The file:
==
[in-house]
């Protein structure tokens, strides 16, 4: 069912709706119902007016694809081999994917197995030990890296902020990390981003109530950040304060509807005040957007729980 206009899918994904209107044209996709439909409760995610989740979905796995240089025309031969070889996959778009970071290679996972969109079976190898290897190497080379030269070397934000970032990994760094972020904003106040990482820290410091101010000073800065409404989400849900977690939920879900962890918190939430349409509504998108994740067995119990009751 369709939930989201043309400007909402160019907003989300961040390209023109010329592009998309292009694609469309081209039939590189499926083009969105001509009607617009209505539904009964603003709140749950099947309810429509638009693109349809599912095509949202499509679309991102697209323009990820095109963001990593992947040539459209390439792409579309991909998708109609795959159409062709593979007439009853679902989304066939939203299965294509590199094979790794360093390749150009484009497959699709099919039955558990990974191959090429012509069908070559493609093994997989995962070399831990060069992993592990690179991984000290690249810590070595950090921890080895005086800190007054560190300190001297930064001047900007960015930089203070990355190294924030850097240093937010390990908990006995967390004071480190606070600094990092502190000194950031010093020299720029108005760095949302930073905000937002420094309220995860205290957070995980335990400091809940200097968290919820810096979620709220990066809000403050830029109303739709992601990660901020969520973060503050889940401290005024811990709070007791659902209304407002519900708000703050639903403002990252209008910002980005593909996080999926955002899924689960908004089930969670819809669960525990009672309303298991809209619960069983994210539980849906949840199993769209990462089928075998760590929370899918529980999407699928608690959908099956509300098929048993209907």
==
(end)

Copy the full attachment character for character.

[in-house]
């Protein structure tokens, strides 16, 4: 069912709706119902007016694809081999994917197995030990890296902020990390981003109530950040304060509807005040957007729980 206009899918994904209107044209996709439909409760995610989740979905796995240089025309031969070889996959778009970071290679996972969109079976190898290897190497080379030269070397934000970032990994760094972020904003106040990482820290410091101010000073800065409404989400849900977690939920879900962890918190939430349409509504998108994740067995119990009751 369709939930989201043309400007909402160019907003989300961040390209023109010329592009998309292009694609469309081209039939590189499926083009969105001509009607617009209505539904009964603003709140749950099947309810429509638009693109349809599912095509949202499509679309991102697209323009990820095109963001990593992947040539459209390439792409579309991909998708109609795959159409062709593979007439009853679902989304066939939203299965294509590199094979790794360093390749150009484009497959699709099919039955558990990974191959090429012509069908070559493609093994997989995962070399831990060069992993592990690179991984000290690249810590070595950090921890080895005086800190007054560190300190001297930064001047900007960015930089203070990355190294924030850097240093937010390990908990006995967390004071480190606070600094990092502190000194950031010093020299720029108005760095949302930073905000937002420094309220995860205290957070995980335990400091809940200097968290919820810096979620709220990066809000403050830029109303739709992601990660901020969520973060503050889940401290005024811990709070007791659902209304407002519900708000703050639903403002990252209008910002980005593909996080999926955002899924689960908004089930969670819809669960525990009672309303298991809209619960069983994210539980849906949840199993769209990462089928075998760590929370899918529980999407699928608690959908099956509300098929048993209907």